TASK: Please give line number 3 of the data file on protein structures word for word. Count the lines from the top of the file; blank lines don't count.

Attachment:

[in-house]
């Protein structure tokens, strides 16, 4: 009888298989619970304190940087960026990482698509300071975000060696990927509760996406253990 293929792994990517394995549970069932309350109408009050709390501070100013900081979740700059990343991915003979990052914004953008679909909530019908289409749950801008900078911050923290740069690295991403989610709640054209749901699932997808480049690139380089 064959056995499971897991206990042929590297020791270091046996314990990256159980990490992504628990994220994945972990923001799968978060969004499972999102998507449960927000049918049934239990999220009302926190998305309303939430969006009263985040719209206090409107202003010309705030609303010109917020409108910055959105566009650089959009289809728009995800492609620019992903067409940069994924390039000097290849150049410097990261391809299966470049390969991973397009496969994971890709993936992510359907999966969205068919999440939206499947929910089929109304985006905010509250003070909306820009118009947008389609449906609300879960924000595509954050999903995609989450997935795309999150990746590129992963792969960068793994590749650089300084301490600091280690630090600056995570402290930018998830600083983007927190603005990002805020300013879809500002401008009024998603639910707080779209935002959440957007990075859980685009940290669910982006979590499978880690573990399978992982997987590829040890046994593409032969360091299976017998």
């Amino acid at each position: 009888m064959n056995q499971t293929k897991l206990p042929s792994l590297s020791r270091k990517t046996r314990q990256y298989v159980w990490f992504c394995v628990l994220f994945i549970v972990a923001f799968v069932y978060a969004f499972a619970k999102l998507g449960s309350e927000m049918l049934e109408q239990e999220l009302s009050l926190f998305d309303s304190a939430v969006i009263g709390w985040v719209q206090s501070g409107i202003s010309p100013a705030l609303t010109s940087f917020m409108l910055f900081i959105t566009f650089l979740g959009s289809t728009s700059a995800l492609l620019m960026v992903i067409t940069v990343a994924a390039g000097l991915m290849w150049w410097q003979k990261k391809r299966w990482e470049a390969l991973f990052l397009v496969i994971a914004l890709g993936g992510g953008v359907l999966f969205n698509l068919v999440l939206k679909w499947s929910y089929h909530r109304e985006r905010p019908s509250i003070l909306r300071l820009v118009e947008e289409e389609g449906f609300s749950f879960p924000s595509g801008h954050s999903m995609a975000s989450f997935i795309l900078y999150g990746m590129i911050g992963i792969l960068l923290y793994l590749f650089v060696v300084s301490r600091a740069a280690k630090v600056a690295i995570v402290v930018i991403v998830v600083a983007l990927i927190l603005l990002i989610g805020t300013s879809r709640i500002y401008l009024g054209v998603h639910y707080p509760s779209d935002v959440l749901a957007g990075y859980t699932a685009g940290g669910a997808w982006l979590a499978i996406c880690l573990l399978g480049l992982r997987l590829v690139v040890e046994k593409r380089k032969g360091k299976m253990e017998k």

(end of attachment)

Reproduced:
């Amino acid at each position: 009888m064959n056995q499971t293929k897991l206990p042929s792994l590297s020791r270091k990517t046996r314990q990256y298989v159980w990490f992504c394995v628990l994220f994945i549970v972990a923001f799968v069932y978060a969004f499972a619970k999102l998507g449960s309350e927000m049918l049934e109408q239990e999220l009302s009050l926190f998305d309303s304190a939430v969006i009263g709390w985040v719209q206090s501070g409107i202003s010309p100013a705030l609303t010109s940087f917020m409108l910055f900081i959105t566009f650089l979740g959009s289809t728009s700059a995800l492609l620019m960026v992903i067409t940069v990343a994924a390039g000097l991915m290849w150049w410097q003979k990261k391809r299966w990482e470049a390969l991973f990052l397009v496969i994971a914004l890709g993936g992510g953008v359907l999966f969205n698509l068919v999440l939206k679909w499947s929910y089929h909530r109304e985006r905010p019908s509250i003070l909306r300071l820009v118009e947008e289409e389609g449906f609300s749950f879960p924000s595509g801008h954050s999903m995609a975000s989450f997935i795309l900078y999150g990746m590129i911050g992963i792969l960068l923290y793994l590749f650089v060696v300084s301490r600091a740069a280690k630090v600056a690295i995570v402290v930018i991403v998830v600083a983007l990927i927190l603005l990002i989610g805020t300013s879809r709640i500002y401008l009024g054209v998603h639910y707080p509760s779209d935002v959440l749901a957007g990075y859980t699932a685009g940290g669910a997808w982006l979590a499978i996406c880690l573990l399978g480049l992982r997987l590829v690139v040890e046994k593409r380089k032969g360091k299976m253990e017998k």